Killing Yourself to Live: 85% of a True Story – Chuck Klosterman

I graduated from college on a Saturday, and started full time work on a Monday. Nobody really made it clear to me that I should have taken some time off as it would be the last bit of freedom I could have for a while.  Instead I started my first real job and at this job was a guy.  One night at a coworker happy hour, the older, wiser, guy who I had been engaging with in a steady mild flirtation grabbed my hand under a table which I thought was by accident.  Until he pushed me up against and then onto my car trunk in the parking lot while kissing me, less accidentally.  I fell for the older, wiser, guy and it all culminated in some dreamy dates over the six months we worked together.  During that time I asked for a book recommendation and he gave me this book, which to this day, I read once a year.  It is still one of the only books that has ever made me laugh out loud.  I also feel like Chuck and this guy had a lot in common when it came to dealing with relationships, not always making the best choices but generally meaning well.


Get paid to go on a road trip?  Yes, please.  The book is an 85% true story about a reporter who travels the country visiting sites where famous rock icons died.  Seems a bit heavy, but really it’s an exploration of the author’s reaction to all of these places, so you get a bit of him mixed with some rock history.  The way he writes is so easy to read and enjoy, he can paint a picture quickly, most likely due to his main experience being in writing articles for magazines.

Reflection is a major theme of this book, and as I’ve re-read it through the years I get different things from the author’s thoughts on life.  When I was younger it was hard to truly understand when he describes that complicated situation of people who have been in your life, but never quite fit.  But you also are never really able to let them go, they have a piece of you, a version of you, and when you think of them you remember that version of yourself.  Example, one of my best friends in high school was a guy, and we never quite figured it out romantically, so we were just the best of friends.  He was 2 years older than me (theme here?) and when he graduated and left for college we slowly started seeing each other less and less.  But whenever I think of him, I think of carefree summers spent in basements, riding in his super old Lincoln town car, and being a typical happy suburban teen.  Guessing from our Facebook profiles today, we’d barely know or understand the current versions of ourselves, but he is where my mind wanders when music from high school comes on and I always smile.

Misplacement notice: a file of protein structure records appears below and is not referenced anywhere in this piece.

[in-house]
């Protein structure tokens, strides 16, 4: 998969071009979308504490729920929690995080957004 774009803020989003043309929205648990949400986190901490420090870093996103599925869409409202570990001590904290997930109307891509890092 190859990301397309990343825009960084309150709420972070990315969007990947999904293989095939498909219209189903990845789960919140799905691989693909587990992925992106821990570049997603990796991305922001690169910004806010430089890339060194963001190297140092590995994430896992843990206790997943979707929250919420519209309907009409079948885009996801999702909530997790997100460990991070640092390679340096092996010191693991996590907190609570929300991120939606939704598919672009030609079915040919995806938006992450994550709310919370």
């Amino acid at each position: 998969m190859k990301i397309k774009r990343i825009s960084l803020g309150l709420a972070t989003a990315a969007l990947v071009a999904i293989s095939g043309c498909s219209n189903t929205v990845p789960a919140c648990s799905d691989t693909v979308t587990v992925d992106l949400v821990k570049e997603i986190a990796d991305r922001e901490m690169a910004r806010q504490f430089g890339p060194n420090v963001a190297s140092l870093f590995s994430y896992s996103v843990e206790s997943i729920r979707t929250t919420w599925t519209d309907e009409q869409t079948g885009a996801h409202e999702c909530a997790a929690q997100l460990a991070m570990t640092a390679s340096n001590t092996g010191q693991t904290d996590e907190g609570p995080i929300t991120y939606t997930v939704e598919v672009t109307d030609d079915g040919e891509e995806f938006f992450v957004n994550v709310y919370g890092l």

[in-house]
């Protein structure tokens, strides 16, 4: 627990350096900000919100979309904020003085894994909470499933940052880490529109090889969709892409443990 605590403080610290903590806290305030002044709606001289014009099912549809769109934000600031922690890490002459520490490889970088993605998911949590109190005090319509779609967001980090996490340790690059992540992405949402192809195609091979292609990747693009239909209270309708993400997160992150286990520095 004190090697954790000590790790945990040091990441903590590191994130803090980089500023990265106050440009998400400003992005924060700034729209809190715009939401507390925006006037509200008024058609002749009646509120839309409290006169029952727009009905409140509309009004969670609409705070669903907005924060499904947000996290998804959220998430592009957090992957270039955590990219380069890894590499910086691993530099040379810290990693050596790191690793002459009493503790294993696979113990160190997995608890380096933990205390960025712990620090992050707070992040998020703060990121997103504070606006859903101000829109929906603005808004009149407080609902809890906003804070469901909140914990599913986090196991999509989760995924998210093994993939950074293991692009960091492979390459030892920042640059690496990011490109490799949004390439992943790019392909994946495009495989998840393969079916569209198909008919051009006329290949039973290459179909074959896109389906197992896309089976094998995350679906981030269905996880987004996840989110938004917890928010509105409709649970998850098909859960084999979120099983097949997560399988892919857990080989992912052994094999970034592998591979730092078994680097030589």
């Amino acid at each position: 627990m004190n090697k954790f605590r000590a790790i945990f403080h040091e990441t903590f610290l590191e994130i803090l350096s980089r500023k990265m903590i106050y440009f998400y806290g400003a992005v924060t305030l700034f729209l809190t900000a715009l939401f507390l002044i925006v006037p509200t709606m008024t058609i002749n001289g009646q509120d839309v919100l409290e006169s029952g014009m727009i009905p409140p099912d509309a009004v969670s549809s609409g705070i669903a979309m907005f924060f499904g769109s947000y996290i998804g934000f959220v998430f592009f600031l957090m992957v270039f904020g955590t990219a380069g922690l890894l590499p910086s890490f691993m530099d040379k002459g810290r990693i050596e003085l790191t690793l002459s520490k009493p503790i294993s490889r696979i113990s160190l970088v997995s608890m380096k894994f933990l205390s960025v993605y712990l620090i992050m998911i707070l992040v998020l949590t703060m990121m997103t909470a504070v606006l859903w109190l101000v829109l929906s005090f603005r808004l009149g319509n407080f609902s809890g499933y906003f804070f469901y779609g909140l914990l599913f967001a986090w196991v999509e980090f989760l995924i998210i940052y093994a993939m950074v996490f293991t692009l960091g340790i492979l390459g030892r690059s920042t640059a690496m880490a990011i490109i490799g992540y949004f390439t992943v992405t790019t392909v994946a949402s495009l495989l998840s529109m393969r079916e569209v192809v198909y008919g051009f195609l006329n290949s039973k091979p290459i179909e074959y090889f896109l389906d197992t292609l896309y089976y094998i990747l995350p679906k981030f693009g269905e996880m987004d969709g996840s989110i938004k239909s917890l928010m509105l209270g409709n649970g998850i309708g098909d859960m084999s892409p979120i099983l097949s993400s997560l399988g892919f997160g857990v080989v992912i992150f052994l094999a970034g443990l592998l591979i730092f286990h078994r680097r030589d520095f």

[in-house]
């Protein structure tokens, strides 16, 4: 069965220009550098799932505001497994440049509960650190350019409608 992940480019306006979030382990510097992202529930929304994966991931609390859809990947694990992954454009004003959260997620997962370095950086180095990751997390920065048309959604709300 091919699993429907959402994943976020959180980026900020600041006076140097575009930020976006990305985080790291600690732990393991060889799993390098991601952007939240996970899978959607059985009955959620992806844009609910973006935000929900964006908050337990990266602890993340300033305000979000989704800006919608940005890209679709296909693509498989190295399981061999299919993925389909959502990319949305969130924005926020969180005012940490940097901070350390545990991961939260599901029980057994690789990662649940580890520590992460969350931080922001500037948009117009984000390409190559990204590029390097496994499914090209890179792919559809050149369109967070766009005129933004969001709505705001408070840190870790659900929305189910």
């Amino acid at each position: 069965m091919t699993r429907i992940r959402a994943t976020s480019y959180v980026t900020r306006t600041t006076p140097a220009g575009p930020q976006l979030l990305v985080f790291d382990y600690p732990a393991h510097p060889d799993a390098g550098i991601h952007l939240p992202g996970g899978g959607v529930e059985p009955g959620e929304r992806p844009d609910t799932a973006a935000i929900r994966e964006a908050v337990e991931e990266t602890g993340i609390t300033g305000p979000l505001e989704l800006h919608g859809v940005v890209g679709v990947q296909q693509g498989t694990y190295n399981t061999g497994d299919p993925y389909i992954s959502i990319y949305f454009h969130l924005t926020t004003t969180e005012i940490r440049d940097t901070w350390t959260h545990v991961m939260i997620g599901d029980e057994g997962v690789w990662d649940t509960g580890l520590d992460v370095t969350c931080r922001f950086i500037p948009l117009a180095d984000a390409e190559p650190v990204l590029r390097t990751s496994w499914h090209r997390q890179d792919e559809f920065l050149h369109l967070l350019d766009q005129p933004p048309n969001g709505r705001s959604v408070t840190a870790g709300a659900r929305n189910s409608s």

Okay so it’s written by a dude, not helpful.  But a modern dude, whose spends much of the book exploring his relationships.  I both directly identified with some of his relationship hardships and wanted to throttle him for being so stupid, so it’s a mix.


There is a portion of this book where he is in the Midwest, the same region of the country I am from.  His description of the people there is so spot on correct, and the night at the bar he spends there is my favorite scene in the whole book, it’s very quoatable.

Also, look up some of the music he mentions from his road trip, Ace Frehley “Back in the New York Groove” is a solid song and it’s from a KISS solo album, crazy.  It’s kind of like how JC Chasez had one good single post *NSYNC, “Blowin’ Me Up”, actually you should look that up too if you missed that while Justin was beginning his world domination.


Klosterman is famous for finding deep meaning in pop-culture, and sometimes for me a song is just a song, the words sounded interesting strung together in that particular way.  Bruce Springsteen’s “Blinded by the Light” is a perfect example of this.   If you try to find meaning in that song, you have missed the point, just play it in your car on the way to the beach and let it go.  Side note, somehow that is Bruce’s only #1 song, like ever, and it was the Manfred Mann cover that charted, this is an atrocity of epic proportions.


This book is short, like read it in one night short, but I come back to it every year for a quick laugh, music suggestions, interesting musings on life, a couple eyerolls, and to see how it makes me feel this time.  I think this is the most exposed Klosterman has ever been, his other books being far less personal, so if you’ve read Sex, Drugs, and Cocoa Puffs, try this out.

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